Gilgongo's 10-Year Anniversary Concert Was As Weird As The Label

Maniac Cop
Maniac Cop
Troy Farah

There is no better venue for eclectic taste than Trunk Space, but Saturday night's 10 Years of Gilgongo Records show was extremely motley, even by their standards. This is all due to the refined, diverse tastes of James Fella, who runs the label out of his home. It's almost hard to believe that he's been releasing albums since he was 22, but around 80 vinyl releases later, Gilgongo Records continues to prove itself as one of the most unique staples of the Valley music sphere.

We came into the middle of James Fella's set, an eerie soundscape created by putting various records together at once, but I couldn't really tell what was going on. It was completely packed, which is highly unusual for an opener.

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The rising scratches melted into a droning roar, like a low, electronic didgeridoo. It reminded me of Lustmord, or other dark, sinister ambient bands I listen to when I'm depressed and I loved it, but wish that it was more of a gallery setting than a music venue. Just standing there, staring into the back of someone's paisley shirt, was kind of boring, even while the music was exciting. I would rather have walked through a long hallway, staring at some kind of trippy art, while this squelching alien radar reared its head and attacked my ear lobes, which I mean in a good way.

Maniac Cop continued the drone for their first ever performance. It was supposed to be Mallevs, but Jen Deveroux couldn't attend, so Adam Lovelady and Joshua Rodriguez (who finish the trio) performed some new stuff they've been working on. They jumped into the nightmare-scape with precise progression, starting with throbbing waves of feedback, kicking in with dark drumbeats, elements of chiptune and industrial trails looping, knocking, waving.

Cherie Cherie
Cherie Cherie
Troy Farah

A weird video played on a projector, but I couldn't see it from my angle. The applause after the short set (all of the sets were short) was instant. I heard several people behind me exclaim, "That was dope as fuck." I wholeheartedly agree.

Cherie Cherie took it down a notch, their first song hard to make out, but quickly picked up the pace again with their garage rock textures. It was droney on the exact opposite of the spectrum -- warm, sometimes cool, often cheerful, yet restrained. Overall, things were pretty muted, the drummer Ann playing with mallets rather than sticks, creating a more harmonic, angelic ambiance while their pedals took on a My Bloody Valentine vibe. Cherie Cherie ended their set by flirting with these pedals, creating static and ambient droning. It seemed like everyone on this bill was into the drone.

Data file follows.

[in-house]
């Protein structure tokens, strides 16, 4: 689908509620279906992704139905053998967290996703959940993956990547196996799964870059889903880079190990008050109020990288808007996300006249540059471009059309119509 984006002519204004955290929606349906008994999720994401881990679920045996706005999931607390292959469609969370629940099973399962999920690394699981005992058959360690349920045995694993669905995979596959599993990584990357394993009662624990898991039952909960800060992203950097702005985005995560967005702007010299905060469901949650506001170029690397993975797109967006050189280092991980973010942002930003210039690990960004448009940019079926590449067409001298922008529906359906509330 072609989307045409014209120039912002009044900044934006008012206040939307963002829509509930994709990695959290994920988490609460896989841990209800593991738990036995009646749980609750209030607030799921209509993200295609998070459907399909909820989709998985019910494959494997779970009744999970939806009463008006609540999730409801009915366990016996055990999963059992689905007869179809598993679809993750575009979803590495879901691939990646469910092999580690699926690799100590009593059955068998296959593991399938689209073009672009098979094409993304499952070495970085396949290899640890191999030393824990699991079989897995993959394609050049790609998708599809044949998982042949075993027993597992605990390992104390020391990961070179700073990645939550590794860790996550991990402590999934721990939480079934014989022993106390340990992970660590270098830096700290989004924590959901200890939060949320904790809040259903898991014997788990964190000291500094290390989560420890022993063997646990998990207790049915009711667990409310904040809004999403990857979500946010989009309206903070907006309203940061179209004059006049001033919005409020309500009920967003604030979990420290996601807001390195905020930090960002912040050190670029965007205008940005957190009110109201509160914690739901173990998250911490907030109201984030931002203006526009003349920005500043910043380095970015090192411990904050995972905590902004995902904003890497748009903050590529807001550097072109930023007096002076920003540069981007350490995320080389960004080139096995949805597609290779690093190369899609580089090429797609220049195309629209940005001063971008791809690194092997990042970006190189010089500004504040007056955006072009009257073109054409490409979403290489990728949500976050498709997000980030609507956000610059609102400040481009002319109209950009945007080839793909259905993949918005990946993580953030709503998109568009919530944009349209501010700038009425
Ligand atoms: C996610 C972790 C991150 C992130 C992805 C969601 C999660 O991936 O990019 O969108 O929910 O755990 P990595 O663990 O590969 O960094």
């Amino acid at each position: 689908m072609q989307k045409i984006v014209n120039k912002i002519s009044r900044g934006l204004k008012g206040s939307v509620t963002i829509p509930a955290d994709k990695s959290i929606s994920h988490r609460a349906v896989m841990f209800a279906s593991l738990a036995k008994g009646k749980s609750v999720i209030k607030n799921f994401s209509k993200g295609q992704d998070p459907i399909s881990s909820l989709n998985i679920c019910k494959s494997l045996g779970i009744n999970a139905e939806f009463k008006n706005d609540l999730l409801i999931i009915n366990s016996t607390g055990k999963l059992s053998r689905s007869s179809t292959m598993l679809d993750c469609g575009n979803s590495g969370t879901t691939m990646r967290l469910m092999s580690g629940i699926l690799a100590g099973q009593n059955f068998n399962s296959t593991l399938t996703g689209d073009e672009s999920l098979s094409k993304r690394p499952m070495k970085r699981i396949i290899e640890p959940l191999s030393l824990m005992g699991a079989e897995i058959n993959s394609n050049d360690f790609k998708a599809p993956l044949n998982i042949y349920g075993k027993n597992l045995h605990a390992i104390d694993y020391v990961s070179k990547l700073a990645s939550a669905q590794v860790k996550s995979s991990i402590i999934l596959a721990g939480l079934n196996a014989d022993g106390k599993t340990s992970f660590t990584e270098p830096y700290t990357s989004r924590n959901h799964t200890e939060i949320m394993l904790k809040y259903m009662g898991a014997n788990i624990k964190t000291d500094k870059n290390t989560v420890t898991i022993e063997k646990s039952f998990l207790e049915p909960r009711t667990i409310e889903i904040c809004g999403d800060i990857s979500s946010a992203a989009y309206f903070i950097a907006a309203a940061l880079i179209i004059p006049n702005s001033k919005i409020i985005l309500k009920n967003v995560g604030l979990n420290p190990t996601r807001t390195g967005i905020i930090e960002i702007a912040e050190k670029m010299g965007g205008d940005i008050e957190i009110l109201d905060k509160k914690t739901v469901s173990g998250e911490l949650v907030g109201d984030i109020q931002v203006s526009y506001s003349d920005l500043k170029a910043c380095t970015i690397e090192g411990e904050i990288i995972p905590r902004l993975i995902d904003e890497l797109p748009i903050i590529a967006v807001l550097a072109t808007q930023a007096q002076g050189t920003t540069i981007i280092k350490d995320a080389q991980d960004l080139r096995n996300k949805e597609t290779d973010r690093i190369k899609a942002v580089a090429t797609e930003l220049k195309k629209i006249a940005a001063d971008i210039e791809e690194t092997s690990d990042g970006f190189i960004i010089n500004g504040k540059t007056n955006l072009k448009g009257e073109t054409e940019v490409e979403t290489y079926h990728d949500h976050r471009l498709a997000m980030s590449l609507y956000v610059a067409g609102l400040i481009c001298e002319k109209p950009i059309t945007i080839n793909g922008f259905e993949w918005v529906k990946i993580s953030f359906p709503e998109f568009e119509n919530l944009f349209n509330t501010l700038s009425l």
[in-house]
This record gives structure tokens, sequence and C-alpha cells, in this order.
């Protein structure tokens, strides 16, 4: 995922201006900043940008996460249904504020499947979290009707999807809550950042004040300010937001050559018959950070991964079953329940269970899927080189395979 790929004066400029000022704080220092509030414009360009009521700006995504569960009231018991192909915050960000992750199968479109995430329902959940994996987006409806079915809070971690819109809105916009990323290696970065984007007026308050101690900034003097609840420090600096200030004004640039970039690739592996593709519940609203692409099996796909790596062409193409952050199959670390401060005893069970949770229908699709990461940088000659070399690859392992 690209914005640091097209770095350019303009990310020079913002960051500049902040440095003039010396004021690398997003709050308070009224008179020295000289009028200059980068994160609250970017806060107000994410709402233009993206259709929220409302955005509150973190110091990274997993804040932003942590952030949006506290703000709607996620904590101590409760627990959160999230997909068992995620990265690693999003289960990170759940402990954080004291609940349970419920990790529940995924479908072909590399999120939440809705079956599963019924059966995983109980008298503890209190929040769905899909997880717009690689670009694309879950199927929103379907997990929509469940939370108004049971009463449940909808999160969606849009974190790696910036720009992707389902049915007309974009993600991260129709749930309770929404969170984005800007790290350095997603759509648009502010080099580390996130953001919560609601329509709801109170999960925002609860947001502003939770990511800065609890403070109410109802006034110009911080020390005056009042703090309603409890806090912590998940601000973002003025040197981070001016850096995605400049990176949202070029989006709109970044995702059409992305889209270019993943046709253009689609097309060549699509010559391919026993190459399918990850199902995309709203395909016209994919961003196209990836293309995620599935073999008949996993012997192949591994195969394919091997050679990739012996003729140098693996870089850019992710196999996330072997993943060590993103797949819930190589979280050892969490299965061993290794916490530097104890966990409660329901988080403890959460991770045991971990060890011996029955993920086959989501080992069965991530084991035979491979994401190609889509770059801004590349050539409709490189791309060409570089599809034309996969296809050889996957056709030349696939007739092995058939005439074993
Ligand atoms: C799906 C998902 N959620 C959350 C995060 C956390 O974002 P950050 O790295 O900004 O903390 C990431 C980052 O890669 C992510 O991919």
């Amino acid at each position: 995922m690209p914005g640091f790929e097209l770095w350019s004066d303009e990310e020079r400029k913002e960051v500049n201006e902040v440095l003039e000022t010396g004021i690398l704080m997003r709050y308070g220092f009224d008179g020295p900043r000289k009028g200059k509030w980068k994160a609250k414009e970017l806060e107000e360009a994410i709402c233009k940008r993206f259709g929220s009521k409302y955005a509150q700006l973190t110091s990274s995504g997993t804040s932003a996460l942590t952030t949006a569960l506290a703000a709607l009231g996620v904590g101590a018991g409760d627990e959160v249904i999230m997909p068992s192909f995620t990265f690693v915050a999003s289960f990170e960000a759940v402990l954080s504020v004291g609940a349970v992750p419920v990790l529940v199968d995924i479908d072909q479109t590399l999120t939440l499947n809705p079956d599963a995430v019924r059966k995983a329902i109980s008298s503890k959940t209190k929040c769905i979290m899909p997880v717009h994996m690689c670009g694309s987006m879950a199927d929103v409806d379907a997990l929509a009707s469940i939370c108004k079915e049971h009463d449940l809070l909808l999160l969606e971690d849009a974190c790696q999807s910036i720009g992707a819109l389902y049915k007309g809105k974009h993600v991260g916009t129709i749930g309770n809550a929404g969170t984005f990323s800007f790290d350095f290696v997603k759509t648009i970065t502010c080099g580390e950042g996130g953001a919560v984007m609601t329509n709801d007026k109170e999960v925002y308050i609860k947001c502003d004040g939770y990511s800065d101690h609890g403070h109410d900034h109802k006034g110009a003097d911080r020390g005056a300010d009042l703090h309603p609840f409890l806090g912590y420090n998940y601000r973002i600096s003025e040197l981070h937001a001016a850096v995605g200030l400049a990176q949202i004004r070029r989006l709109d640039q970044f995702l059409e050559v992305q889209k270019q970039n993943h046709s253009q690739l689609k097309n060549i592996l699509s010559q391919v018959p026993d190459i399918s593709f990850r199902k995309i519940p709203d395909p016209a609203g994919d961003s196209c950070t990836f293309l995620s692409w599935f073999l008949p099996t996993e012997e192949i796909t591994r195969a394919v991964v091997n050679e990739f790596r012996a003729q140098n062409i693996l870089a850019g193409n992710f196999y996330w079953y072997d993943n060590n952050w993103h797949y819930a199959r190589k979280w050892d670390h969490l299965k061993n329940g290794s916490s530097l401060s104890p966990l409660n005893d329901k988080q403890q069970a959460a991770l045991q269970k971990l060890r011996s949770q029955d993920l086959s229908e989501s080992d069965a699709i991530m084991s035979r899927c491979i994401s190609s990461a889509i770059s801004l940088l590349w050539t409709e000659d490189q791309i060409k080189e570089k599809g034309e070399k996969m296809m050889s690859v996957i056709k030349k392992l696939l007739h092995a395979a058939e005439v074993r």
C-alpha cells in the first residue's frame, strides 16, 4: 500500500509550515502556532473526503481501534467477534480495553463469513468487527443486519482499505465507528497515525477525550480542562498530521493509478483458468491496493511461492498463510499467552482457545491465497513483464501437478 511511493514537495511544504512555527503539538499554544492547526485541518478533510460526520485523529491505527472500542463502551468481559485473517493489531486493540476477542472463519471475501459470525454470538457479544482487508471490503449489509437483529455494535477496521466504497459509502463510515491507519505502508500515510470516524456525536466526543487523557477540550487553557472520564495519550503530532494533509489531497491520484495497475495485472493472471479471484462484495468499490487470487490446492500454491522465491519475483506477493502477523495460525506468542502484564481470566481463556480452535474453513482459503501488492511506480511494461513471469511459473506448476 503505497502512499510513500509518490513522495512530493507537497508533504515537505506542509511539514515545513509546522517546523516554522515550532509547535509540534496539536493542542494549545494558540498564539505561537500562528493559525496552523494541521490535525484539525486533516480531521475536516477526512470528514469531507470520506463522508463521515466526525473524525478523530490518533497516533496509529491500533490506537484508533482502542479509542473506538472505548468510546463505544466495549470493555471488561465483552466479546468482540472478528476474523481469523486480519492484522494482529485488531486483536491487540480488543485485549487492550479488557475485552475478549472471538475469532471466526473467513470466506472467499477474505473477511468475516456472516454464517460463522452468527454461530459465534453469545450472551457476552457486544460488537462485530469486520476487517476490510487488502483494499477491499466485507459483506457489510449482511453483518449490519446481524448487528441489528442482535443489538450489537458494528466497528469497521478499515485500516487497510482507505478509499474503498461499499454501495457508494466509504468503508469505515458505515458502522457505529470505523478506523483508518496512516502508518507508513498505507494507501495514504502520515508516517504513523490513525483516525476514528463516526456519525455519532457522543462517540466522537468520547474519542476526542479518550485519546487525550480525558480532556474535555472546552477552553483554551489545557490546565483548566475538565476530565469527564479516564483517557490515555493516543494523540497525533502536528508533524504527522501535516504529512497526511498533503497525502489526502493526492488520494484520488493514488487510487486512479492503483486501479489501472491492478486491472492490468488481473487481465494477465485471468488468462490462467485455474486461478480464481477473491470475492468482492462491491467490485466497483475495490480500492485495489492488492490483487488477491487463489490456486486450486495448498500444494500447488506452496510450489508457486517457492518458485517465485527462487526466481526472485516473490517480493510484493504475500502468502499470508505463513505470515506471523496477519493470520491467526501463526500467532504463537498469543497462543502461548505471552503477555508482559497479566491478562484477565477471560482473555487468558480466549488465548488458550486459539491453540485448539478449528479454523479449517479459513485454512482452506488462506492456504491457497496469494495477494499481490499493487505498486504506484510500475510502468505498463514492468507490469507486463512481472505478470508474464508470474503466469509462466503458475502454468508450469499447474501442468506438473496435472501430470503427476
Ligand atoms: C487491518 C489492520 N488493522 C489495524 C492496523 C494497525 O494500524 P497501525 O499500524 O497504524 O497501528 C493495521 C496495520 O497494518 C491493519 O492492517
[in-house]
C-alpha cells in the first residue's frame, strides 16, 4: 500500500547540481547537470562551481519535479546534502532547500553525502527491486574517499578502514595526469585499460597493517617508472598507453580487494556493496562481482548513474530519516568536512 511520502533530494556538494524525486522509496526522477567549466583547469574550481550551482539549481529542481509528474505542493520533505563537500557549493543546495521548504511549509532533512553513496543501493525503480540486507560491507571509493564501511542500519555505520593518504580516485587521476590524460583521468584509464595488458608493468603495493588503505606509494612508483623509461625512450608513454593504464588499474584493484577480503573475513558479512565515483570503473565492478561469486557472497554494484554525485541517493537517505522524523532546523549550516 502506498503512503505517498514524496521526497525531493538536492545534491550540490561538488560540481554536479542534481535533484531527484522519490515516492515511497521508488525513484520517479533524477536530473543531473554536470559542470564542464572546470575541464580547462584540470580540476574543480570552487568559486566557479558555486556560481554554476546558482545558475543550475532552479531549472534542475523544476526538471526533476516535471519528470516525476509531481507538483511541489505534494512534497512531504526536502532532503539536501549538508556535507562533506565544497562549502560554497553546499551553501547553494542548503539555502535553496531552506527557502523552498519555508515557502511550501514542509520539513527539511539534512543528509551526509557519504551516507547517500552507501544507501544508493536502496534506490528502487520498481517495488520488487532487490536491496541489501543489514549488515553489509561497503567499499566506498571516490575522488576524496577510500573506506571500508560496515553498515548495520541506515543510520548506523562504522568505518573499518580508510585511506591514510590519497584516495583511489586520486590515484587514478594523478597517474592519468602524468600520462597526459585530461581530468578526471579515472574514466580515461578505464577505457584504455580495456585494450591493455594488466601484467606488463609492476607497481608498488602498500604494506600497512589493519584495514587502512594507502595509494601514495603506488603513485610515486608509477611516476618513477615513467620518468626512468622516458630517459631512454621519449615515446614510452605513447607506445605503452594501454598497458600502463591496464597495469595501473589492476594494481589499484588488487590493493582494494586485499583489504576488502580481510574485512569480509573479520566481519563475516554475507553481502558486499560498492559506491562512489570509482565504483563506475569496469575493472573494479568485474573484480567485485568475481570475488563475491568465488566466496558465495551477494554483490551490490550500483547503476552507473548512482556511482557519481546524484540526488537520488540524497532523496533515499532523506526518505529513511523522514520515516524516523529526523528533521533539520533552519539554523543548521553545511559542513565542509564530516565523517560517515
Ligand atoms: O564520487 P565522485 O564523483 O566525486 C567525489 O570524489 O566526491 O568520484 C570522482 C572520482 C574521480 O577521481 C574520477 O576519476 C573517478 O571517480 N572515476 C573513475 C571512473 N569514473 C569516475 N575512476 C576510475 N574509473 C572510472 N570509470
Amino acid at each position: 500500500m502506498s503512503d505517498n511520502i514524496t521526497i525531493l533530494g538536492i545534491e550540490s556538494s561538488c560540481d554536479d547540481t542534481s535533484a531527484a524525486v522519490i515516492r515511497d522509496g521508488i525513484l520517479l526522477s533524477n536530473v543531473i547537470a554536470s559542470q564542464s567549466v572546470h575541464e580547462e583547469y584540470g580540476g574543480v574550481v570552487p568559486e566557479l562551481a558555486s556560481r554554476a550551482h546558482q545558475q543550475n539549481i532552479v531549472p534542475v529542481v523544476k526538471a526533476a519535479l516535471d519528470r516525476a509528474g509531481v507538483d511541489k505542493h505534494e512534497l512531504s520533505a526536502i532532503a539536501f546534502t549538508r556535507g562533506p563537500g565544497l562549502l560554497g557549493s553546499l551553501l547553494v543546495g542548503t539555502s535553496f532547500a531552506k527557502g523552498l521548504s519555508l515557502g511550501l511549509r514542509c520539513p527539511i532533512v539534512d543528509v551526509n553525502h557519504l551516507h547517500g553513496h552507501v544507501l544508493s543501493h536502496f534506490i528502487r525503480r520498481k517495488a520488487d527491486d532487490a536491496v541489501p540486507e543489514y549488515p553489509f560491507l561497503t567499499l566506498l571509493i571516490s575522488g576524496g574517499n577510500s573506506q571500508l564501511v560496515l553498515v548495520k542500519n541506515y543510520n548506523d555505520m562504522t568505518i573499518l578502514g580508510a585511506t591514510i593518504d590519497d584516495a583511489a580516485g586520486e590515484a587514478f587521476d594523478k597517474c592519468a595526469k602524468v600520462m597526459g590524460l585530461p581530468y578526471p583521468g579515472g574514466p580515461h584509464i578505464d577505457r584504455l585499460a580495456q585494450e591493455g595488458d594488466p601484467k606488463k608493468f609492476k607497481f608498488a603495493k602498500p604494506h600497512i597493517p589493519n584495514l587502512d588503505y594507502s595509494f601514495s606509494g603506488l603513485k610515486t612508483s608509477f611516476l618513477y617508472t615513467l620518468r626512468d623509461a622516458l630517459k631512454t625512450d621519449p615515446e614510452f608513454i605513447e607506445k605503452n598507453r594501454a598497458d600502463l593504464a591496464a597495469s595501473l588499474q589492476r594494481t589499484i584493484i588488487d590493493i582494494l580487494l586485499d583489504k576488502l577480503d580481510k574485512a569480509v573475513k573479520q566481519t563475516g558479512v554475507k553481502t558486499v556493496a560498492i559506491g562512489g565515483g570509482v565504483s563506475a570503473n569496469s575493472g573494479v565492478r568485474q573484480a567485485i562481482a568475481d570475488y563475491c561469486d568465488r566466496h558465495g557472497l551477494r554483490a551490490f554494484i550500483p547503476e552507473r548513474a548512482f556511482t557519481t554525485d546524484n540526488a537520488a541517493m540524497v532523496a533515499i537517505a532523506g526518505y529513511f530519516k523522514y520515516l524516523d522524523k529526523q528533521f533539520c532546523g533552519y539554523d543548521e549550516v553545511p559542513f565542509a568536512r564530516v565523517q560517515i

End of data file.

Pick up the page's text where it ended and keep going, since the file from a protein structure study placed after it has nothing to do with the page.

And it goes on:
Stephen Steinbrink
Stephen Steinbrink

Well, not Stephen Steinbrink -- the closest to distortion he got was tuning his instrument, but that's OK. His fingerpicked guitar and self-described "balletic falsetto," seemed able to dilate time. Entranced, I almost didn't notice he'd played three songs already. Everyone was sitting down for this one, making it easier to see, and also sit back and inhale deeply. Stephen is to guitars what artisan is to cheese. These songs seemed written to put you into a particular time and place, and those places and times were nostalgic, gentile and soothing.

Sissy Spacek, on the other hand, was anything but. To get an idea of what Sissy sounds like, cut off your ear, put it in a blender, and then jackhammer the goop into the ground. I tried giving Spacek a chance, as the L.A. band is fronted by John Wiese, who's collaborated with Sunn O))), Wolf Eyes, Cattle Decapitation, among others. While I really like a lot of noise rock, metal, ambient droning, thrash and so on, this had literally zero appeal that I could discern.

The "songs" were short, around 45 seconds, it seemed. It sounded like construction equipment murdering puppies. I guess that's the point. Noise music in general serves a purpose -- to get you to feel a certain way, uncomfortable even, like a horror movie or a haunted house. But Sissy didn't seem to have a point -- it was just boring. It was rattling and generic and every track sounded identical. There is such a thing as "nuance," which apparently every other musician in this room had heard of except for Sissy. This was the Michael Bay garbage disposal of experimental music.

The room slowly emptied. It was so loud and obnoxious, earplugs did next to nothing and even the people in the parking lot, whom I shortly joined, couldn't seem to escape. Thankfully, it was all over soon.

So there you have it: drone music, proto-industrial music, garage rock music, acoustic folk music, and godawful fucking noise all in one night. Whoever chose this lineup did an excellent job of representing the epitome of eclecticism in vinyl today. The more Gilgongo continues to push the envelope and the more that Trunk Space provides the atmosphere to host it, the more that this fine city will make a name for itself as the weirdo capitol of the nation. Cheers to 10 years and here's to ten hundred more.

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Last Night: James Fella, Manaic Cars, Cherie Cherie, Stephen Steinbrink, and Sissy Spacek at Trunk Space

The Crowd: Lots of black coats and bright pink hair and plaid and glasses.

Overheard: "It's like 1994 all over again!"

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Trunk Space

1124 N. 3rd St.
Phoenix, AZ 85004

www.thetrunkspace.com


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